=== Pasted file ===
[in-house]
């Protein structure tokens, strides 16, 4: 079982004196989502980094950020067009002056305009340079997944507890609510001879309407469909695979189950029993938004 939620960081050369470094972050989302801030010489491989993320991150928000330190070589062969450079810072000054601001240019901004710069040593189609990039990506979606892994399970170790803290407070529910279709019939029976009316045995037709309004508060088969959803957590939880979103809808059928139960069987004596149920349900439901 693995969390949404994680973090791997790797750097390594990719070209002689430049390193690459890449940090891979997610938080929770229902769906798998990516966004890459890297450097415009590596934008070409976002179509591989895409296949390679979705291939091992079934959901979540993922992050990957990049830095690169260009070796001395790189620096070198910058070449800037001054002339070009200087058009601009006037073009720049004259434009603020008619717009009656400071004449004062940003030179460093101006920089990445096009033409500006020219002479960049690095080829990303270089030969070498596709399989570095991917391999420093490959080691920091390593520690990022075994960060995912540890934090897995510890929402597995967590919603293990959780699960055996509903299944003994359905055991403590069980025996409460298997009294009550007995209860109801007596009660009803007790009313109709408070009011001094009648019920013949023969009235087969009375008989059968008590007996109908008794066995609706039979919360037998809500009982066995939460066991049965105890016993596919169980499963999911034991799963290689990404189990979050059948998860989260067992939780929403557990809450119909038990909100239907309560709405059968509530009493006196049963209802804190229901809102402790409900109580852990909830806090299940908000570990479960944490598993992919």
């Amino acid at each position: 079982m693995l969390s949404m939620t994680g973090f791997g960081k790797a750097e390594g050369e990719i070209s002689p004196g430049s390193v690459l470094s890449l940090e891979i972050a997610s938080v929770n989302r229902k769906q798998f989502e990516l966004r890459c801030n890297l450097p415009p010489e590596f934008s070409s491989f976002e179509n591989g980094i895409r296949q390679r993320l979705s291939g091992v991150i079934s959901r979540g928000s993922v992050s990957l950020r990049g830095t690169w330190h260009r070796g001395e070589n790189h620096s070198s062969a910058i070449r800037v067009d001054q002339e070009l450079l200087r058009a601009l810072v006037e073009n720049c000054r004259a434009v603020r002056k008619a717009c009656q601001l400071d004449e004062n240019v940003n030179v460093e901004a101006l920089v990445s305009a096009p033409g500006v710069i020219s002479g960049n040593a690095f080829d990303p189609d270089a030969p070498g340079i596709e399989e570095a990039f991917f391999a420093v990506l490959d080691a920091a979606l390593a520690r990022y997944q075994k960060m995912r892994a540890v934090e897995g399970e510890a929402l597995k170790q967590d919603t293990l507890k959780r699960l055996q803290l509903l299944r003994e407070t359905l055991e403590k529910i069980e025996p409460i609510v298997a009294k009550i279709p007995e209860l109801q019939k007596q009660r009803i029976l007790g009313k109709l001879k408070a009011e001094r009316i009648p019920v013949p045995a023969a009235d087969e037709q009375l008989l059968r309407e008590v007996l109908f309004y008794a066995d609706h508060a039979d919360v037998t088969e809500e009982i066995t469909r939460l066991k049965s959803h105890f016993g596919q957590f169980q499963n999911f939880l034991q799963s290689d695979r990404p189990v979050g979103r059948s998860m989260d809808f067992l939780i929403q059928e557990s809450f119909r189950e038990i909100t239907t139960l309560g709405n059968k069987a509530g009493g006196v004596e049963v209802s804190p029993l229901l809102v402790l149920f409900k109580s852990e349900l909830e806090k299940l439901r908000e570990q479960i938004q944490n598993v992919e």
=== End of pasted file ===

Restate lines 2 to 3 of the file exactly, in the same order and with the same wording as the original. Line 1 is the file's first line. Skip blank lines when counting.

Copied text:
């Protein structure tokens, strides 16, 4: 079982004196989502980094950020067009002056305009340079997944507890609510001879309407469909695979189950029993938004 939620960081050369470094972050989302801030010489491989993320991150928000330190070589062969450079810072000054601001240019901004710069040593189609990039990506979606892994399970170790803290407070529910279709019939029976009316045995037709309004508060088969959803957590939880979103809808059928139960069987004596149920349900439901 693995969390949404994680973090791997790797750097390594990719070209002689430049390193690459890449940090891979997610938080929770229902769906798998990516966004890459890297450097415009590596934008070409976002179509591989895409296949390679979705291939091992079934959901979540993922992050990957990049830095690169260009070796001395790189620096070198910058070449800037001054002339070009200087058009601009006037073009720049004259434009603020008619717009009656400071004449004062940003030179460093101006920089990445096009033409500006020219002479960049690095080829990303270089030969070498596709399989570095991917391999420093490959080691920091390593520690990022075994960060995912540890934090897995510890929402597995967590919603293990959780699960055996509903299944003994359905055991403590069980025996409460298997009294009550007995209860109801007596009660009803007790009313109709408070009011001094009648019920013949023969009235087969009375008989059968008590007996109908008794066995609706039979919360037998809500009982066995939460066991049965105890016993596919169980499963999911034991799963290689990404189990979050059948998860989260067992939780929403557990809450119909038990909100239907309560709405059968509530009493006196049963209802804190229901809102402790409900109580852990909830806090299940908000570990479960944490598993992919």
């Amino acid at each position: 079982m693995l969390s949404m939620t994680g973090f791997g960081k790797a750097e390594g050369e990719i070209s002689p004196g430049s390193v690459l470094s890449l940090e891979i972050a997610s938080v929770n989302r229902k769906q798998f989502e990516l966004r890459c801030n890297l450097p415009p010489e590596f934008s070409s491989f976002e179509n591989g980094i895409r296949q390679r993320l979705s291939g091992v991150i079934s959901r979540g928000s993922v992050s990957l950020r990049g830095t690169w330190h260009r070796g001395e070589n790189h620096s070198s062969a910058i070449r800037v067009d001054q002339e070009l450079l200087r058009a601009l810072v006037e073009n720049c000054r004259a434009v603020r002056k008619a717009c009656q601001l400071d004449e004062n240019v940003n030179v460093e901004a101006l920089v990445s305009a096009p033409g500006v710069i020219s002479g960049n040593a690095f080829d990303p189609d270089a030969p070498g340079i596709e399989e570095a990039f991917f391999a420093v990506l490959d080691a920091a979606l390593a520690r990022y997944q075994k960060m995912r892994a540890v934090e897995g399970e510890a929402l597995k170790q967590d919603t293990l507890k959780r699960l055996q803290l509903l299944r003994e407070t359905l055991e403590k529910i069980e025996p409460i609510v298997a009294k009550i279709p007995e209860l109801q019939k007596q009660r009803i029976l007790g009313k109709l001879k408070a009011e001094r009316i009648p019920v013949p045995a023969a009235d087969e037709q009375l008989l059968r309407e008590v007996l109908f309004y008794a066995d609706h508060a039979d919360v037998t088969e809500e009982i066995t469909r939460l066991k049965s959803h105890f016993g596919q957590f169980q499963n999911f939880l034991q799963s290689d695979r990404p189990v979050g979103r059948s998860m989260d809808f067992l939780i929403q059928e557990s809450f119909r189950e038990i909100t239907t139960l309560g709405n059968k069987a509530g009493g006196v004596e049963v209802s804190p029993l229901l809102v402790l149920f409900k109580s852990e349900l909830e806090k299940l439901r908000e570990q479960i938004q944490n598993v992919e």